Will Rogers Monument

A monument to American humorist Will Rogers is shown in Barrow, Alaska, where he died in a plane crash.

Joey Chenoweth, PinalCentral’s twenty-something county editor, recently admitted that whenever he reads columns by me, Bill Coates or Jim Headley, he sometimes has to look up our pop culture or historical references.

It’s safe to say the three of us are all over 50.

Joey mentioned that he had to look up who Will Rogers was after I quoted the popular political humorist from the 1930s a couple of months ago.

During the recent conversation, Sports Editor Brian Wright, another millennial colleague, interjected: “Is he Aaron Rodgers’ father?”

Welcome to the world of a cross-generational newsroom.

Of course, it also works the other way. When the millennials in the newsroom are talking about some current pop star I don’t recognize, I secretly look them up on the internet to see who they are talking about.

When I was a child and I read something in the newspaper about a location or historical figure I didn’t know, I would ask my father who it was. He often replied, “Look it up.” That usually meant he didn’t know the answer, but I took it as a lesson on how to acquire knowledge.

He was a teacher, you know.

Besides, my father had made a hefty investment in an extensive Encyclopedia Britannica set, and he wanted it to get used.

Before the internet came along, an encyclopedia library was a staple in most middle class American households. It became the go-to resource for children preparing for a history test or essay writing assignment. Many teachers were also keenly aware of how to spot encyclopedic plagiarism in assignments.

I even ran into a pop culture generational gap while hiking in the backcountry of Alaska’s Denali National Park this summer. Every time we had to negotiate our way through heavy wooded underbrush where we could only see a few feet in front of us, our guide, a twenty-something college student from Maine, would yell out “Heyyyyyyyyy bear!” to announce our presence to the burly bruins. This was so we didn’t surprise the bears and they had ample opportunity to evade us if they so desired.

The way she made the announcement reminded me of a popular comedy duo from my childhood, so I joined in by yelling “Heyyyyyyyy Abbott!”

She turned to me and asked “Are you giving the bears names now?”

My friend tried to explain to her who Abbott and Costello were, but she just shrugged her shoulders like “whatever.”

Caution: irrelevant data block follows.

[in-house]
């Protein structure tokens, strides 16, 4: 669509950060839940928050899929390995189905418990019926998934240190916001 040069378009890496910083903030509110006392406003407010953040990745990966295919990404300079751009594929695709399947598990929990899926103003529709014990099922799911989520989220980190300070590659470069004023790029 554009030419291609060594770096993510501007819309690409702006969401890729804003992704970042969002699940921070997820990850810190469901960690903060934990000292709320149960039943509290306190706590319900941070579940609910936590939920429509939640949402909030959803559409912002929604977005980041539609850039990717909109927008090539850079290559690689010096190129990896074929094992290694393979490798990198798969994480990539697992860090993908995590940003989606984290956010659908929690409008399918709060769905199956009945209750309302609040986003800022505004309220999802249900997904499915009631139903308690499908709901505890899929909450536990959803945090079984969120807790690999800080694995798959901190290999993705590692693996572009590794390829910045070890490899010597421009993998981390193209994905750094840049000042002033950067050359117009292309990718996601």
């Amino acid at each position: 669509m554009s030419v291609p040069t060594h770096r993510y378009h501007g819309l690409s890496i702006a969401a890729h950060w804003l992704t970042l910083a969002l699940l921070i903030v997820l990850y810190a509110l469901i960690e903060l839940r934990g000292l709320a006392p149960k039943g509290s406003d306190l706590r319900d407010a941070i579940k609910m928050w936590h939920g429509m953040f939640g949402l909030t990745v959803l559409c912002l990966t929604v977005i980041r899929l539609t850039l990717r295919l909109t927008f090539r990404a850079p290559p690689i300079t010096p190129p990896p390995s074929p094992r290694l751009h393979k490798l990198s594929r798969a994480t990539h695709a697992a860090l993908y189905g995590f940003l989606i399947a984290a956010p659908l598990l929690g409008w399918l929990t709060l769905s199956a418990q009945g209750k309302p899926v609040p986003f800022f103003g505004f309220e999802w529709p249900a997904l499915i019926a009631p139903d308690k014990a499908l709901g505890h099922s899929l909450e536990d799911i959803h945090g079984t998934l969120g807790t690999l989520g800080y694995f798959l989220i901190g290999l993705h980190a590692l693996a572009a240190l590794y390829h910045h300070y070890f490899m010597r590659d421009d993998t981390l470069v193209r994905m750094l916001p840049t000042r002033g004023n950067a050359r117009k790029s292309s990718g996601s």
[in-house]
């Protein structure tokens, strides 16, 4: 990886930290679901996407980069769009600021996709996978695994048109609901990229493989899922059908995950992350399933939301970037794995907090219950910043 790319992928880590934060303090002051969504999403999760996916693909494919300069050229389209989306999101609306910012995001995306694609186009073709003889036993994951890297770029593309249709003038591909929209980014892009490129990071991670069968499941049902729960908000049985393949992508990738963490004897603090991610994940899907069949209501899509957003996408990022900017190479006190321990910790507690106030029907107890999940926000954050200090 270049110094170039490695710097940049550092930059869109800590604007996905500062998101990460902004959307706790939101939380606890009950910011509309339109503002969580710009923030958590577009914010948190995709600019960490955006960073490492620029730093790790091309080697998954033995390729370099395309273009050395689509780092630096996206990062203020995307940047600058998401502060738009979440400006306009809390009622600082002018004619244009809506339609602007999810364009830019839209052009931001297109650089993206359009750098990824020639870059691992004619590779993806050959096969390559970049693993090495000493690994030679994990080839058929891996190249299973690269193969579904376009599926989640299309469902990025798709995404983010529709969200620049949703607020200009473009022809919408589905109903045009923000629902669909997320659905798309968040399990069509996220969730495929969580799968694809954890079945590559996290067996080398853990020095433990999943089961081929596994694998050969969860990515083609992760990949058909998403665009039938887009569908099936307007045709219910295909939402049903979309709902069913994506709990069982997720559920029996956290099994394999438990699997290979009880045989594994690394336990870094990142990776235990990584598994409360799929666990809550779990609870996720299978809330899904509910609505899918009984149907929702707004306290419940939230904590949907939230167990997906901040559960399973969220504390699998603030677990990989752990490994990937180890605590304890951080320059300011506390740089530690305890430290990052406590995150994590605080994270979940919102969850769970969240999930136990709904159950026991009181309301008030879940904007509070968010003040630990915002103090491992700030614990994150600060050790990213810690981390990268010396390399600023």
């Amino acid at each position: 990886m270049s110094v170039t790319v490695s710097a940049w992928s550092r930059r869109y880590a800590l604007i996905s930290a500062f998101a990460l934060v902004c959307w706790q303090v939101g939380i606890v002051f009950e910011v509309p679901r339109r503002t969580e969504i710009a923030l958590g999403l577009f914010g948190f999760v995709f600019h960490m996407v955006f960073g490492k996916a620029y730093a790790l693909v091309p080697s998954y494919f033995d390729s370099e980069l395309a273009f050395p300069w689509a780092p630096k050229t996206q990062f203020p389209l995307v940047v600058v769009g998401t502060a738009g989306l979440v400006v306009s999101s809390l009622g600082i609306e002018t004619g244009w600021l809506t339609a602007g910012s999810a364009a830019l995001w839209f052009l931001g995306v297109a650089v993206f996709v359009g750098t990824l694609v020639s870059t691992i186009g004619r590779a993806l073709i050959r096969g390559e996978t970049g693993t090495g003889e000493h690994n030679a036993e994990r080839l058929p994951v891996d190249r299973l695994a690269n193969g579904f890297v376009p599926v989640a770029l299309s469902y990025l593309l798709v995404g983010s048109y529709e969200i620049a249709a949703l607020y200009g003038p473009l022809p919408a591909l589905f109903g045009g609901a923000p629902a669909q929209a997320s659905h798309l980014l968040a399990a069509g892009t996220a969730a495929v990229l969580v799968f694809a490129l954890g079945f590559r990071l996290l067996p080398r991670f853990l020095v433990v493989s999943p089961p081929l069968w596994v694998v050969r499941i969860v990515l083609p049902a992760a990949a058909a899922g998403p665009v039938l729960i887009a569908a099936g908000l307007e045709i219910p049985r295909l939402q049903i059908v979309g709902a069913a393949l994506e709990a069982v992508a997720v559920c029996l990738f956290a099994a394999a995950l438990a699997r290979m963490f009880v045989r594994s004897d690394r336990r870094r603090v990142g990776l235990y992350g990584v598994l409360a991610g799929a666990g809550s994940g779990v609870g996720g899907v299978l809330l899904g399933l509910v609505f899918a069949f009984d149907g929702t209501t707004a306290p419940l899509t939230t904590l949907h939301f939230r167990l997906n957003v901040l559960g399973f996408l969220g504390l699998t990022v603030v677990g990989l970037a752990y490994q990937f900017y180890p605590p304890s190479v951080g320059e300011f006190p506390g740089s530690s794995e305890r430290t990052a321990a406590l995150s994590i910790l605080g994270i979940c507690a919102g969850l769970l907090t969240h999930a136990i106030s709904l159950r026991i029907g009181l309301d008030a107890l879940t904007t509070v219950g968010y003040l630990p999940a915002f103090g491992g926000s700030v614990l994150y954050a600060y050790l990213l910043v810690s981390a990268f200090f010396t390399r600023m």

Pop culture references and jokes really don’t cross generations very well.

But I respect people, especially younger journalists, when they use technology to gain knowledge of historical references. There are numerous sources on the web, such as Wikipedia, where information is only seconds away from our fingertips.

Heck, now with voice command devices, you don’t even have to type. You can just verbally ask a question.

Millennials consume information in different ways than previous generations, and their paths to discovery are more nuanced and varied than some may have imagined, according to a study by the Media Insight Project, a collaboration of the American Press Institute and the Associated Press-NORC Center for Public Affairs Research.

Many millennials use social media as a starting point for news and information. They then click on links to credible sources to get more information if they so desire. This practice even extends to face-to-face interaction, where someone will look up information quickly on their smartphone that might be the subject of conversation.

However, with an infinite amount of information at our disposal on the internet, it is a shame many of us use the technology to watch cat videos and argue with strangers on social media.

There was no encyclopedia for that when I was a kid.

If there is ever a reference or term in a conversation with a millennial that I don’t understand, I am FOMO on the joke or topic.

That means “Fear of Missing Out.”

I looked it up.


You can reach Assistant Managing Editor Andy Howell at ahowell@pinalcentral.com.